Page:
I entered the massive jury room, similiar to the kind of facilities fly-by-night churches have to rent for weekly services and took my seat at the unfortunate front of the room. The smarter kids had some how known to arrive early so they could get the cherished seats in the way back where they could goof and doze off without any repercussions*. The head of the jury room came out to welcome us and yet another myth was dispelled–the workers here were some of the most upbeat and kind people I’d ever met in my life. Incredibly helpful and good humored, and willing to answer the ad nauseum dumb questions asked of him by my fellow jurors.
These folks may have been better-dressed and ostensibly more respectable looking than me but goddamn were they dumb. An infilade of daft and dopey queries exploded from these dunderheads’ pieholes like the retards in your college lecture hall classes who hectored the prof with the most asinine inanities. “Will this be on the final?,” “Should I keep notes?,” and “Do we have to read every book on the syllabus?” were replaced by shit like “Do we get a lunch break?,” “Will we ever be sequestered?,” and “Is this just like ‘Law & Order?'”
We watched an instructional video on “how” to be a juror and though I wanted to not pay attention, it was hard to ignore this 1980s VHS tape hosted by Diane Sawyer and featuring Don Johnson in jury room dramatizations as it offered such helpful bon mots as: “…if you get excused from duty, do not worry, it is not a judgment of your intelligence.” Oh, don’t worry Diane, I wasn’t worried.
Afterward, we had to line up to submit our pay forms in order to be remitted $40 for our service, where yet another kind courthouse employee, a most gregarious man, cheerfully read each person’s occupation aloud as he accepted forms.
“Ah, a professor, whadaya teach?”
“Looky there, a firefighter! Thanks for your service!”
“Cool, a lawyer! What firm?”
I started playing a little game, guessing what each person did, anything to keep me busy. This group of jurors was like an Ivy League class reunion. Some serious heavyweights in the room. But not completely…
For about every fourth person or so, the gregarious fella would look at the card and excitedly say:
“Well you’re not today! Today, you’re making forty bucks!”
Wow, the unemployment rate was high.
And then, we sat and waited. And waited and waited and waited. The room had wifi and I had brought my laptop, but leaving in such a rush I had forgotten my power cord and arrived with only an hour of battery life left. By 10:00 that was completely sapped. I tried to read a novel, but all I’d packed was a heady Thomas Wolfe work I couldn’t focus on. I tried to amuse myself by reading the NYC Juror Weekly newsletter–this seriously exists–but it sounds more humorous that it actually is.
So all that left me to do for the interminable hours was to observe those around me.
To my right, an obese gentleman slept, snoring loudly, and leaning so far back in his cheap plastic chair that I was certain it would soon snap. Behind me, a sassy Jamaican lady kept telling any one that would listen that Judge Judy wouldn’t allow no snoring in her court. She also implored the gregarious man to change the single juror room television from CNN to one of her soaps, but her wish was not granted. To my left, a Jewish gent who conspiratorially informed me that he could not seem to access “lewd and lascivious” websites via the jury room’s wifi. Testing him, I entered “JILF amateur porn” into Google and clicked on the first link it gave me. One such JILF–juror I’d like to…know biblically–was sitting directly in front of me, her blonde hair cascading down over her chair and nearly tickling the tips of my knees. The hot piece of work dressed ever so smartly, she had listed her occupation on her jury card as “archaeologist.” (Gregarious man: “Wow, cool stuff! Any ‘Jurassic Park’ stories you can tell me?”) I wanted to know her in the worst way but I don’t think she had any interest in digging up my bone.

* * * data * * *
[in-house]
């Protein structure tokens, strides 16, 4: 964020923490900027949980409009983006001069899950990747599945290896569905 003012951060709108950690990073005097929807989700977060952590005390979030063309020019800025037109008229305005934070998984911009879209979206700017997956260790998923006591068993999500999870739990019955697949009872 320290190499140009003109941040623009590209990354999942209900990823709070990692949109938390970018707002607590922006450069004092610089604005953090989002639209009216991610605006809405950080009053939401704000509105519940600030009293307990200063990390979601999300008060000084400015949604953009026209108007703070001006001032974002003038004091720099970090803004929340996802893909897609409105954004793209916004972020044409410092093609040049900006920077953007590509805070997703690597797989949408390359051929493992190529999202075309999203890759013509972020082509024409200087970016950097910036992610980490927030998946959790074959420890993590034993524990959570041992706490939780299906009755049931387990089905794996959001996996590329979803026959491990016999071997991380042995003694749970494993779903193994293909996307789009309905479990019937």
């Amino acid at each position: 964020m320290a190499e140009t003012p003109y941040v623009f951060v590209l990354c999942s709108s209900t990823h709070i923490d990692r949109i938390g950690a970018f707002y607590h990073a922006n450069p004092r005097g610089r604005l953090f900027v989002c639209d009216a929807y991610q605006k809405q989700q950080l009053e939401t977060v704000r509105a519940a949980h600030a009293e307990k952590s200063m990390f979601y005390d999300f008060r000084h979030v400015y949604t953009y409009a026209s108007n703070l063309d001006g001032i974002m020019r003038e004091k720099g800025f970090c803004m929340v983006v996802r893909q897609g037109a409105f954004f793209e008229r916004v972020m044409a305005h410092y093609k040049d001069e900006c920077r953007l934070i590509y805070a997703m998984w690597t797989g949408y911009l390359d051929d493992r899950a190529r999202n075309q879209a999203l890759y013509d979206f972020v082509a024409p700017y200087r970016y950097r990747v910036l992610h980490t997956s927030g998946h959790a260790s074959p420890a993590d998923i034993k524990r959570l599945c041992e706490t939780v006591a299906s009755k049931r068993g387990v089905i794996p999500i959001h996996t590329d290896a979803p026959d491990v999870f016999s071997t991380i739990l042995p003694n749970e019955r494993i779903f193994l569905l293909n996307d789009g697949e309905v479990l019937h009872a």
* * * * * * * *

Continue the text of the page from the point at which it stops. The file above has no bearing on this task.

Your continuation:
Come to think of it, there were more hot women in my jury room than in any bar I’d been in this year. Gorgeous, statuesque, modelesque women listing their jobs as doctors and lawyers and just ambiguously as “CEO.” Wow, what a catwalk the center aisle of the jury room was.
Lunch time in that deplorable part of town full of lawyers in cheap suits and oldass Chinese people selling crustaceans that you thought extinct but had somehow just died within the past minute, and I only had one choice for dining in my mind. I high-tailed it up to Katz’s on Houston for a pastrami on rye, a knish, and a beer to even me out. I think being drunk at jury duty is a class A felony but going postal and killing everyone in the room is probably worse.
After lunch I found myself surrounded by an all new crew: two old biddies who apparently became friends in the morning session now loudly working a NY Post crossword together (“1 ACROSS: ‘Line before ‘Twist and Shout.” “Hmmmm…’Shape it on babe?!'” “It fits, Joyce! Perfect!”). A Jeffrey Steingarten lookalike reading an RL Stine book. Go figure. A bespectacled gray-haired chap rocking nonstop in his chair ala Leo Mazzone in the dugout. Very annoying. A sexy school-teacher with a high hemline grading elementary schools essays and affixing gold stars to every other one.
And me, the hungover, stinky, smelly, pissed-off Jew, amusing himself by lampooning those around him.
Many people have said to me, “Ah, I’d LOVE to have jury duty once!” What? You think it’s some awesome “Law & Order” shit? You think you’re gonna be Henry Fonda and heroically and correctly sway the hearts and minds of eleven other angry men with your brilliant rhetoric? You really think you’re going to work some awesome quadruple homicide or drug-running case or something involving terrorism? Naw. With jury duty you are simply being sentenced to the adult version of detention. I’m a wiseass so I of course had detention a time or two in junior high and high school and the adult version of it is much worse. MUCH worse. At least you kinda felt like a badass, a rebel, when you had high school detention. Adult detention just makes you want to be a former felon so that you will never ever never be eligible for this shitty service again.
At least I got a respite for another six years.
*I remember being five or six or so and first hearing the story of Rosa Parks. “But why would she WANT to sit in the front of the bus?! You can’t goof off in the front of the bus! The bus driver can see you! Didn’t she realize the best seat is in the back of that bus?!” Hush that fuss.